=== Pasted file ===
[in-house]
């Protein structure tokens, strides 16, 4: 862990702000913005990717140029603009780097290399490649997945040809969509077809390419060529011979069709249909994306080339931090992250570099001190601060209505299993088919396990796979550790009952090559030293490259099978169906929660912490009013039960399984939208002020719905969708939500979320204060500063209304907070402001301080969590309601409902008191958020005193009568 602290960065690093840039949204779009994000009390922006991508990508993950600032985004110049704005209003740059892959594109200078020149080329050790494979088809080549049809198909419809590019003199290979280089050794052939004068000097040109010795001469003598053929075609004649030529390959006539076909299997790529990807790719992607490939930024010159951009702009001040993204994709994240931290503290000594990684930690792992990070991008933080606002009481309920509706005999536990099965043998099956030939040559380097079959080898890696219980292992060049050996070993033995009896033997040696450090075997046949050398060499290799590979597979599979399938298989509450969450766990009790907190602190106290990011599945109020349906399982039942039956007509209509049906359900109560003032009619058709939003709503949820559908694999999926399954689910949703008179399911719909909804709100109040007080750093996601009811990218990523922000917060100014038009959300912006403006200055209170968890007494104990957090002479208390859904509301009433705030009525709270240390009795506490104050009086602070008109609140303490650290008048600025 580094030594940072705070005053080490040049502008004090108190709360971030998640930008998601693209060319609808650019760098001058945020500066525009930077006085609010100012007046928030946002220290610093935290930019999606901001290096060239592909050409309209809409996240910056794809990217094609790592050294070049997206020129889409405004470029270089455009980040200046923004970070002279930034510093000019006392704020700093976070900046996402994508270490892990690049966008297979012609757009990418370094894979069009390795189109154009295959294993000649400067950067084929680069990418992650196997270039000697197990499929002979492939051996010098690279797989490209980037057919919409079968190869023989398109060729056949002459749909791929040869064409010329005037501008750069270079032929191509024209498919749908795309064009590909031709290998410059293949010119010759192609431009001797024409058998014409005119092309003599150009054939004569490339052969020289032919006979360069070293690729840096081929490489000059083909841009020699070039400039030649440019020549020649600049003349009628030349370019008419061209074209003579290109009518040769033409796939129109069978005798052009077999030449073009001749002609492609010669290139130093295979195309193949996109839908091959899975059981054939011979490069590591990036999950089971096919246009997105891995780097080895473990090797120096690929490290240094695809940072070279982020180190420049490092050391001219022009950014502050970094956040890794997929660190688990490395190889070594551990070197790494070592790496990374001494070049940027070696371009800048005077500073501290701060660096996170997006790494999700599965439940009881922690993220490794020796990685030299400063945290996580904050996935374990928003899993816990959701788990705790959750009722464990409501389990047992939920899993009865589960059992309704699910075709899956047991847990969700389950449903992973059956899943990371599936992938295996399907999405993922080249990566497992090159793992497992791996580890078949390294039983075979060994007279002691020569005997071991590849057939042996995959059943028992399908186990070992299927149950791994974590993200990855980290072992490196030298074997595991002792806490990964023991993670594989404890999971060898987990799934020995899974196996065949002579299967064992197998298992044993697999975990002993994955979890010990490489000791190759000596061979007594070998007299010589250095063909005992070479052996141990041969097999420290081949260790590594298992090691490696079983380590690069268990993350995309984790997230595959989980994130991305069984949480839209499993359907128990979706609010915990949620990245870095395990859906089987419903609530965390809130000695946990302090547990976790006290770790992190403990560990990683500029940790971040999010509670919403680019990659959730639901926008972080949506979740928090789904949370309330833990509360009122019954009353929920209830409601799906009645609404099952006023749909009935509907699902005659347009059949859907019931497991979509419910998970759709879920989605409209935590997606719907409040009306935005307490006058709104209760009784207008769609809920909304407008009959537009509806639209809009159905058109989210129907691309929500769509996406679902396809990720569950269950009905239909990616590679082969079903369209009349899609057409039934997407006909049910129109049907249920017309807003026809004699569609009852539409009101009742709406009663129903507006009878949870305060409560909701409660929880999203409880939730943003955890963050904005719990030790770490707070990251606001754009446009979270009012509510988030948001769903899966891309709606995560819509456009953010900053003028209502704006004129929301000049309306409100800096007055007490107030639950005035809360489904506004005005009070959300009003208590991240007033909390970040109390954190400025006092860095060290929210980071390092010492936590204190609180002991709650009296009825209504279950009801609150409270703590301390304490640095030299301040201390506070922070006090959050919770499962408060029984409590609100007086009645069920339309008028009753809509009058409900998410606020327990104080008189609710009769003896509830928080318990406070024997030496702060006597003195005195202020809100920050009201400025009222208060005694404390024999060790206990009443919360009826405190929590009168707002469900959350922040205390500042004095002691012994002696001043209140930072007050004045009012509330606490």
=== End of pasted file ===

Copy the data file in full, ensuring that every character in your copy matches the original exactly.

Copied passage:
[in-house]
């Protein structure tokens, strides 16, 4: 862990702000913005990717140029603009780097290399490649997945040809969509077809390419060529011979069709249909994306080339931090992250570099001190601060209505299993088919396990796979550790009952090559030293490259099978169906929660912490009013039960399984939208002020719905969708939500979320204060500063209304907070402001301080969590309601409902008191958020005193009568 602290960065690093840039949204779009994000009390922006991508990508993950600032985004110049704005209003740059892959594109200078020149080329050790494979088809080549049809198909419809590019003199290979280089050794052939004068000097040109010795001469003598053929075609004649030529390959006539076909299997790529990807790719992607490939930024010159951009702009001040993204994709994240931290503290000594990684930690792992990070991008933080606002009481309920509706005999536990099965043998099956030939040559380097079959080898890696219980292992060049050996070993033995009896033997040696450090075997046949050398060499290799590979597979599979399938298989509450969450766990009790907190602190106290990011599945109020349906399982039942039956007509209509049906359900109560003032009619058709939003709503949820559908694999999926399954689910949703008179399911719909909804709100109040007080750093996601009811990218990523922000917060100014038009959300912006403006200055209170968890007494104990957090002479208390859904509301009433705030009525709270240390009795506490104050009086602070008109609140303490650290008048600025 580094030594940072705070005053080490040049502008004090108190709360971030998640930008998601693209060319609808650019760098001058945020500066525009930077006085609010100012007046928030946002220290610093935290930019999606901001290096060239592909050409309209809409996240910056794809990217094609790592050294070049997206020129889409405004470029270089455009980040200046923004970070002279930034510093000019006392704020700093976070900046996402994508270490892990690049966008297979012609757009990418370094894979069009390795189109154009295959294993000649400067950067084929680069990418992650196997270039000697197990499929002979492939051996010098690279797989490209980037057919919409079968190869023989398109060729056949002459749909791929040869064409010329005037501008750069270079032929191509024209498919749908795309064009590909031709290998410059293949010119010759192609431009001797024409058998014409005119092309003599150009054939004569490339052969020289032919006979360069070293690729840096081929490489000059083909841009020699070039400039030649440019020549020649600049003349009628030349370019008419061209074209003579290109009518040769033409796939129109069978005798052009077999030449073009001749002609492609010669290139130093295979195309193949996109839908091959899975059981054939011979490069590591990036999950089971096919246009997105891995780097080895473990090797120096690929490290240094695809940072070279982020180190420049490092050391001219022009950014502050970094956040890794997929660190688990490395190889070594551990070197790494070592790496990374001494070049940027070696371009800048005077500073501290701060660096996170997006790494999700599965439940009881922690993220490794020796990685030299400063945290996580904050996935374990928003899993816990959701788990705790959750009722464990409501389990047992939920899993009865589960059992309704699910075709899956047991847990969700389950449903992973059956899943990371599936992938295996399907999405993922080249990566497992090159793992497992791996580890078949390294039983075979060994007279002691020569005997071991590849057939042996995959059943028992399908186990070992299927149950791994974590993200990855980290072992490196030298074997595991002792806490990964023991993670594989404890999971060898987990799934020995899974196996065949002579299967064992197998298992044993697999975990002993994955979890010990490489000791190759000596061979007594070998007299010589250095063909005992070479052996141990041969097999420290081949260790590594298992090691490696079983380590690069268990993350995309984790997230595959989980994130991305069984949480839209499993359907128990979706609010915990949620990245870095395990859906089987419903609530965390809130000695946990302090547990976790006290770790992190403990560990990683500029940790971040999010509670919403680019990659959730639901926008972080949506979740928090789904949370309330833990509360009122019954009353929920209830409601799906009645609404099952006023749909009935509907699902005659347009059949859907019931497991979509419910998970759709879920989605409209935590997606719907409040009306935005307490006058709104209760009784207008769609809920909304407008009959537009509806639209809009159905058109989210129907691309929500769509996406679902396809990720569950269950009905239909990616590679082969079903369209009349899609057409039934997407006909049910129109049907249920017309807003026809004699569609009852539409009101009742709406009663129903507006009878949870305060409560909701409660929880999203409880939730943003955890963050904005719990030790770490707070990251606001754009446009979270009012509510988030948001769903899966891309709606995560819509456009953010900053003028209502704006004129929301000049309306409100800096007055007490107030639950005035809360489904506004005005009070959300009003208590991240007033909390970040109390954190400025006092860095060290929210980071390092010492936590204190609180002991709650009296009825209504279950009801609150409270703590301390304490640095030299301040201390506070922070006090959050919770499962408060029984409590609100007086009645069920339309008028009753809509009058409900998410606020327990104080008189609710009769003896509830928080318990406070024997030496702060006597003195005195202020809100920050009201400025009222208060005694404390024999060790206990009443919360009826405190929590009168707002469900959350922040205390500042004095002691012994002696001043209140930072007050004045009012509330606490």